Data Collection with Vehicular-Based Systems
Dr. Stephen Billings | Black Tusk Geophysics
Objectives of the Demonstration
The objective of this demonstration was to collect high quality MetalMapper sensor data in a cued interrogation mode over 2,370 anomalies previously detected during an EM61 survey. The data collection was intended to meet the following objectives:
- Demonstrate the transition of the new, but now commercially available, MetalMapper sensor to personnel engaged in production data collection (and not involved in research and development).
- Provide advanced electromagnetic induction (EMI) sensor data from the MetalMapper to a wide range of data analysts to test different processing and interpretation methodologies.
Sky Research’s SKY3D vehicular platform integrates a MetalMapper sensor, real-time-kinematic global positioning system and inertial measurement unit (in the form of the Novatel SPAN), and a custom user interface on a Kubota all-terrain vehicle. Cued interrogation data were collected by dwelling for 30 seconds over 2,370 anomalies previously identified via a full-coverage geophysical survey of part of the Bisbee Area of the Pole Mountain Target and Maneuver Area, near Laramie, Wyoming. The data collection was conducted in the field over a 14-day period in July and August 2011.
The production rate was as high as 39 points per survey hour with a maximum of 326 anomalies visited in a day. During the first eight field days, an electrical issue with the instrument orientation sensor resulted in a lower average production rate of 21 points per hour. During the last six field days, and after the orientation sensor problem was rectified, the production rate increased 64% to an average of 32 points per hour. Weather and summer thunderstorms impacted two days.
Eight performance metrics were evaluated, including four pertaining to the data collection (reliability/robustness, survey rate, percentage of site covered, MetalMapper sensor position accuracy) and four to the subsequent processing and classification of the collected data (percentage of munitions correctly identified, reduction in false-alarm rate, appropriate specification of stop-dig point, and minimization of “can’t analyze” anomalies). Six of the eight performance objectives were easily achieved, while one objective, 90% of MetalMapper positions within 30 cm of each Target of Interest (TOI), was missed by 1 cm (90th percentile at 31 cm). The last and only qualitative objective on reliability/robustness was only partially met due to the electrical issues with the orientation sensor on the Novatel SPAN.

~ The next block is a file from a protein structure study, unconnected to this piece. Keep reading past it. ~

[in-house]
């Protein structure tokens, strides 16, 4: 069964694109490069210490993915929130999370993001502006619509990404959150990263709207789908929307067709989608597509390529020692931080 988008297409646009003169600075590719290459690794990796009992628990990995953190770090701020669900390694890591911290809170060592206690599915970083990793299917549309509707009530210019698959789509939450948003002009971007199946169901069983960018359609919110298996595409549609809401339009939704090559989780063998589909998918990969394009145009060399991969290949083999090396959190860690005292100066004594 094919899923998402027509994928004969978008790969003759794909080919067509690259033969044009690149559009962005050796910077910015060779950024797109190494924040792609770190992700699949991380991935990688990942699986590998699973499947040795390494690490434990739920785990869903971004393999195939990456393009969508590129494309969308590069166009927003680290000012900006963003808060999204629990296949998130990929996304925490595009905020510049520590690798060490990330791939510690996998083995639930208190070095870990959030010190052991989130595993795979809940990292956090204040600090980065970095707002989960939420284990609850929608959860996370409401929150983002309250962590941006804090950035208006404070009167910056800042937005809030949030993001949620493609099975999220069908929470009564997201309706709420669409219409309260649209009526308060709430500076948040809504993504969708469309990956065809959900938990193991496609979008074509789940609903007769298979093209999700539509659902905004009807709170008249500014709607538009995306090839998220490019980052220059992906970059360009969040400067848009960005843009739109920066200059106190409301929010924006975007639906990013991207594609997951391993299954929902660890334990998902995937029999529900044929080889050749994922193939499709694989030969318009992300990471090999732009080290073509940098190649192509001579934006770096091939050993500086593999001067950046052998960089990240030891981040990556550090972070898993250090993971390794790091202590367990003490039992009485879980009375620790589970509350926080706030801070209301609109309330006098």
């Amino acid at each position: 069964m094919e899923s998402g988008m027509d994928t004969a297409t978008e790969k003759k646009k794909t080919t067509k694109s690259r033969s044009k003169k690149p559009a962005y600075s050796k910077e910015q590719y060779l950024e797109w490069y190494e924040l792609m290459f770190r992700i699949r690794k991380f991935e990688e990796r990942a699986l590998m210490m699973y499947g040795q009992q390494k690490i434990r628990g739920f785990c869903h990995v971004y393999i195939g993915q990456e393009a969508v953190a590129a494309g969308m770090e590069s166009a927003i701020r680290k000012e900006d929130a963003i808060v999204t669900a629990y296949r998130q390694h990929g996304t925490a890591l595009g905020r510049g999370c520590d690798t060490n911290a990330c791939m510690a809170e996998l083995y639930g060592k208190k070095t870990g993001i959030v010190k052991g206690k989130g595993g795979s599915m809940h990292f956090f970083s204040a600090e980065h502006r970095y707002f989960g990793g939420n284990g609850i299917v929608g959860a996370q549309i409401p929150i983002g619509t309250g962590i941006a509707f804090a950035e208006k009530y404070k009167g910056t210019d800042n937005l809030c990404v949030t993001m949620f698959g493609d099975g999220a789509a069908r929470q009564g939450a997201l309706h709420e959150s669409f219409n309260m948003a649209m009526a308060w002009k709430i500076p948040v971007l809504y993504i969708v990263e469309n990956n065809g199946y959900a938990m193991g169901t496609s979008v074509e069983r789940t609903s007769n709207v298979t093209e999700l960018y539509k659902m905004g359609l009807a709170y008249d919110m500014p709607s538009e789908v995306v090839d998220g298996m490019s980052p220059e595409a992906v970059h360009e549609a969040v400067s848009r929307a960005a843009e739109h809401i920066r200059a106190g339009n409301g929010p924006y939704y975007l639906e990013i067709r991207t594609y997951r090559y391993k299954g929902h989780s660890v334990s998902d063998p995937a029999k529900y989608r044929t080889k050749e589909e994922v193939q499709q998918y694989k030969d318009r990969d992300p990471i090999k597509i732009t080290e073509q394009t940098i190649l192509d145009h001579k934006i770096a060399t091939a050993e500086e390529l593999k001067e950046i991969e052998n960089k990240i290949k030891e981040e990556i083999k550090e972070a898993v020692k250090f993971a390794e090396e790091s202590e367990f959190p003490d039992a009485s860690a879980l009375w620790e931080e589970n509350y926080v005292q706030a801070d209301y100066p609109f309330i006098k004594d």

At the final stop-dig point selected after analysis of the MetalMapper data, 369 anomalies were excavated and all 160 TOI were identified. A total of 209 of the 2,210 clutter items were excavated: this meant that 91% of the clutter could have been left in the ground, resulting in significant potential cost savings. The per anomaly costs (excluding mobilization and reporting) were $41.24 for data collection and $4.08 for data processing. The total cost per anomaly was $45.52. Using an often quoted rule of thumb that each excavation costs $100, the excavation costs would have been approximately $237,000 without the MetalMapper system. With the MetalMapper, only 369 anomalies needed to be excavated at a cost of $36,900. When combined with the MetalMapper mobilization, data collection, processing, and reporting costs of $168,270, the cost of clearance using the MetalMapper was $205,170: a savings of $31,830 (or 13%).
Comparing EM61 pick locations versus the actual ground-truth locations of TOI revealed large errors in position and demonstrated the importance of fine-tuning the cued-interrogation location using the (currently limited but functional) real-time position estimation capabilities of the MetalMapper. Nightly quality control of the collected data was another important determinant of cued-interrogation data quality, with 125 anomalies recommended for recollection.